Jacob Lawrence, The Opener, 1997, collection of Curtis P. Ransom

Our next teacher workshop will be on Saturday, February 6.  Shannon Karol will lead this workshop on the exhibition Jacob Lawrence: The Life of Toussaint L’Ouverture, which includes fifteen silkscreen prints about the life of this leader during the Haitian Revolution.

Teachers at Evening for Educators

Our big spring exhibition, The Lens of Impressionism: Photography and Painting Along the Normandy Coast, 1850-1874, opens on Sunday, February 21.  On Tuesday, February 23, teachers can enjoy the exhibition on an evening when it is open exclusively for educators.  Register online to join us on this evening for a talk about the exhibiton and related programs and resources for students and teachers and to see the show when education staff will be available to answer your questions.  We hope to see you there!

Molly Kysar
Head of Teaching Programs

Coming Soon: The Lens of Impressionism

Last week, while spending Thanksgiving with my family in Michigan, I convinced my sister to drive me to Ann Arbor to visit The University of Michigan Museum of Art. I love the UMMA and always look for any excuse to visit when I am home, but this time I had a special assignment. I was there to do background research as we plan tours, teacher workshops, and online teaching materials for The Lens of Impressionism: Photography and Painting Along the Normandy Coast, 1850—1874, an exhibition that will open at the DMA on February 21, 2010.

The Lens of Impressionism at The University of Michigan Museum of Art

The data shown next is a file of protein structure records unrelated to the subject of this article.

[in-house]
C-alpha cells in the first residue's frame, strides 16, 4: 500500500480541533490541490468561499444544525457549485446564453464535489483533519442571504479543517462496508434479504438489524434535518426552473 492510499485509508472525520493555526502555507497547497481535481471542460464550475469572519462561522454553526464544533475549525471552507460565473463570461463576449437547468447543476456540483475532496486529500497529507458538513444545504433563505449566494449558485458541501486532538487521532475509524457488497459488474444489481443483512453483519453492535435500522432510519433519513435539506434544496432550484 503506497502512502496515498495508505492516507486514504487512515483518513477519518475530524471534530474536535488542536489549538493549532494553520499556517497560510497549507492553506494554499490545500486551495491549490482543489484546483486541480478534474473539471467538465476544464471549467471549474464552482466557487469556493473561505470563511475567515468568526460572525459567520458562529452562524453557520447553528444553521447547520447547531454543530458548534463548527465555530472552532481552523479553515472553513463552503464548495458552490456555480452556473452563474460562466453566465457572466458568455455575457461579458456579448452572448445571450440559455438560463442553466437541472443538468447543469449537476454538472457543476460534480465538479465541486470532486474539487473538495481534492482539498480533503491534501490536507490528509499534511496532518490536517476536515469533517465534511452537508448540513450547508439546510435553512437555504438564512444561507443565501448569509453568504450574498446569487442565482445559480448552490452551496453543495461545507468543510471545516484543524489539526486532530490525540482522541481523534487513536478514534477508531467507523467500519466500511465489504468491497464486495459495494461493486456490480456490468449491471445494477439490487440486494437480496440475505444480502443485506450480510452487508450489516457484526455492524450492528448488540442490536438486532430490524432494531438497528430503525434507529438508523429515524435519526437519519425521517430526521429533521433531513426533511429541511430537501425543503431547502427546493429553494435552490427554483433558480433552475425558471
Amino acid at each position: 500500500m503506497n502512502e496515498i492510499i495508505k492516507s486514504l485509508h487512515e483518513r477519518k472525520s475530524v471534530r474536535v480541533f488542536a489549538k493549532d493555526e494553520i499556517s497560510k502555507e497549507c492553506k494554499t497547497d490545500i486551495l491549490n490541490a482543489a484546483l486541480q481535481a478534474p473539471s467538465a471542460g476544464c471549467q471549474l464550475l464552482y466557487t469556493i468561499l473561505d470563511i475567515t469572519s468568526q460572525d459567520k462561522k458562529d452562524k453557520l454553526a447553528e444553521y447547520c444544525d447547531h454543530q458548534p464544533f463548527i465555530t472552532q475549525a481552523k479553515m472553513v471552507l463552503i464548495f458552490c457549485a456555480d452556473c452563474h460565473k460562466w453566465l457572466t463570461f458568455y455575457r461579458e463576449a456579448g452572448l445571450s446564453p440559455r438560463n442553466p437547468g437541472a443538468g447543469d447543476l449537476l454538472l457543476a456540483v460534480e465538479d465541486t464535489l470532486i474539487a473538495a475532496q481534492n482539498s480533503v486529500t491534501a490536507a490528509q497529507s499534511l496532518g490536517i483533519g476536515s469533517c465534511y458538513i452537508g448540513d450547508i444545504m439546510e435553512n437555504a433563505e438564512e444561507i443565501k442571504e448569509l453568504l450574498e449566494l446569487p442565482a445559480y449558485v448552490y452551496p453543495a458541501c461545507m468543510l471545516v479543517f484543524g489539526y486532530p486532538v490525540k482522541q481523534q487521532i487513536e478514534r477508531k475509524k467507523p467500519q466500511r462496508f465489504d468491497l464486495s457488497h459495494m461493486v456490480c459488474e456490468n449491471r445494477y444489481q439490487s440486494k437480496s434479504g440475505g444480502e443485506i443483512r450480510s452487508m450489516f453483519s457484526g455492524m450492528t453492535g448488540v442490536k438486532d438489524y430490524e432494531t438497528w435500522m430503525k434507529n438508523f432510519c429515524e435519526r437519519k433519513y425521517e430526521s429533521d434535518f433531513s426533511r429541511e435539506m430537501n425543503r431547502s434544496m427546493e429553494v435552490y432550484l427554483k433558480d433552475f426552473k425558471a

The Lens of Impressionism is a great exhibition for teaching about artistic process—you can look at images of the same stretch of coastline and compare what painters and photographers are choosing to include in their compositions. To me, the highlight of the exhibition was seeing a handful of original paper negatives, dating to the 1850s. I can’t even begin to imagine how hard it would be to preserve a paper negative for 150 years. The negatives were displayed in lightboxes next to contemporary prints made from the negatives. They provide a great tool for teaching about photography and making photographic prints—something students may not know about in our digital age.

One of my favorite paintings from the Detroit Institute of Arts is in the exhibition—Edouard Manet’s On the Beach (Sur la plage)—and I can’t wait until it arrives in Dallas and I can visit it whenever I like. However, I think I may have a new favorite painting: Eugène Boudin’s Bathing Time at Deauville, from the National Gallery of Art. Men and women visit the beach dressed in their Sunday best—it’s definitely very different from what we wear to the beach today! I also love the horses and dogs that stand on the shore, and I think this will be a fun painting to explore with students on tours.

We will be offering a variety of programs for students and teachers relating to The Lens of Impressionism: Photography and Painting Along the Normandy Coast, 1850—1874, including an Evening for Educators on February 23, 2010. Visit our website for additional information on tours and teacher workshops, and be sure to check back in February for a new set of online teaching materials.

Me, outside of the UMMA

Shannon Karol
Tour Coordinator


Flickr Photo Stream